Today, we're looking at another free alternative: MSN Spaces.
Like Blogger, MSN Spaces is owned by a huge company; Blogger is owned by Google while MSN Spaces is owned by Microsoft. So, if Blogger's big owner turns you off, you'll likely be turned off by MSN Spaces. Conversely, if you're not bothered by the big company owner of Blogger, you likely won't be bothered by the big company owner of MSN Spaces.
Enough Of That, How Does It Stack Up?
MSN Spaces overcomes some of the real or perceived shortcomings of Google.
- You don't have to republish the entire blog for small edits. Even large changes to appearance are handled by .NET server technology. That is, much of the formatting information appears to be stored in ASP variables, so changes are written to the database and don't need to be written to one or more files.
- MSN Spaces supporting categories. In addition to the default categories provided, you can add your own, up to 25.
- TrackBack support is built-in. While Blogger's Backlinks leverage Google's search to automatically (thought not immediately) display sites that link to your Blogger blog, MSN Spaces doesn't do any such thing. Rather, the traditional, more widely-supported TrackBack technology of SixApart is used. And preferred by many.
- The ability to scroll through lists of posts overcomes the 300-post limit on the edit page that Google/Blogger has
- Beginners don't have the same difficulty in editing the Templates. It's fairly easy to make changes, but not as many changes can be make. In Blogger, you can literally make lots of changes, limited only by your HTML/CSS knowledge.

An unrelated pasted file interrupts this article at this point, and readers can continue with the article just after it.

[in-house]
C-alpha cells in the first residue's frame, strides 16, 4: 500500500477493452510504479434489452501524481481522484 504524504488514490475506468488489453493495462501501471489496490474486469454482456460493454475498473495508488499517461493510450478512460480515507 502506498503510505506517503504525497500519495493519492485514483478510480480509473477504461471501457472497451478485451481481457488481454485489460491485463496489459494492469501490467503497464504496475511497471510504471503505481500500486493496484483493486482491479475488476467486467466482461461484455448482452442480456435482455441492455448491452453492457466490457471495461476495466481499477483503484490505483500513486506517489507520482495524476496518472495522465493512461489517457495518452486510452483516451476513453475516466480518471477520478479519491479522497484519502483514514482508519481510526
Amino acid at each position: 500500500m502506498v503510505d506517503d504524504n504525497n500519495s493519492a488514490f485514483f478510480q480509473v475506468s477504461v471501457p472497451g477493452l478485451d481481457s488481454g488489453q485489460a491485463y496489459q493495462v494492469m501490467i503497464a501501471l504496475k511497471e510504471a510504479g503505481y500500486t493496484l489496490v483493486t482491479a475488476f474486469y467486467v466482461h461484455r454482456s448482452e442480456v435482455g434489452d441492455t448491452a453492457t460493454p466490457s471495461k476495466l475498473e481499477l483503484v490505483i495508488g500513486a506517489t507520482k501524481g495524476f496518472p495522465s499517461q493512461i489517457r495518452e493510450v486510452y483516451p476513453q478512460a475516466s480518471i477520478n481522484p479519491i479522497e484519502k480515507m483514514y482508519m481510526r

- Service disruptions aren't perceived to be an issue with MSN Spaces. Whether or not that's an accurate perception, MSN Spaces doesn't have the reputation for being down nearly as often as Blogger.
- There is a window-esque, drop-and-drag interface to use when creating a blog. After all, it's a Microsoft product, as is Windows.
Although those Blogger issues are addressed with MSN Spaces, other issues remain:
- Not offering extended entry functionality ("More..." or "Click to continue...")
- Lack of variety in Templates or Template selection is limited. In fact, more so than Blogger.
- Unhappy with the general appearance of Templates. In MSN Spaces, they do have a professional look, but it's a cookie-cutter professional look.
- Fixed width Templates are the norm for MSN Spaces.
- No ability to moderate (as opposed to delete) comments. And once you delete a comments, it's gone.
- Inability to schedule posts for future publishing.
- "Second class blog" stigma / must have a "spaces.msn.com" URL, similar to Blogger's "blogspot.com" URL
Problems or Limitations of MSN Spaces
There are some things about MSN Spaces that you'll encounter that you don't encounter with Blogger.
For example, anyone can access your Blogger blog. However, Microsoft requires people sign in to Passport to view your site. Because of that, it's more of a "community" than a public blogging platform.
The upside is that if someone trolls your blog, at least you've forced them to log in and can attempt to use that information when reporting such activity to Microsoft.
Finally, the biggie: I can't find a way to add Alliance information to your site. Which means that, despite its overcoming of many of Blogger's real or perceived limitations, you can't meet all the requirements for joining the Alliance. And, without that, there's no way I can recommend MSN Spaces.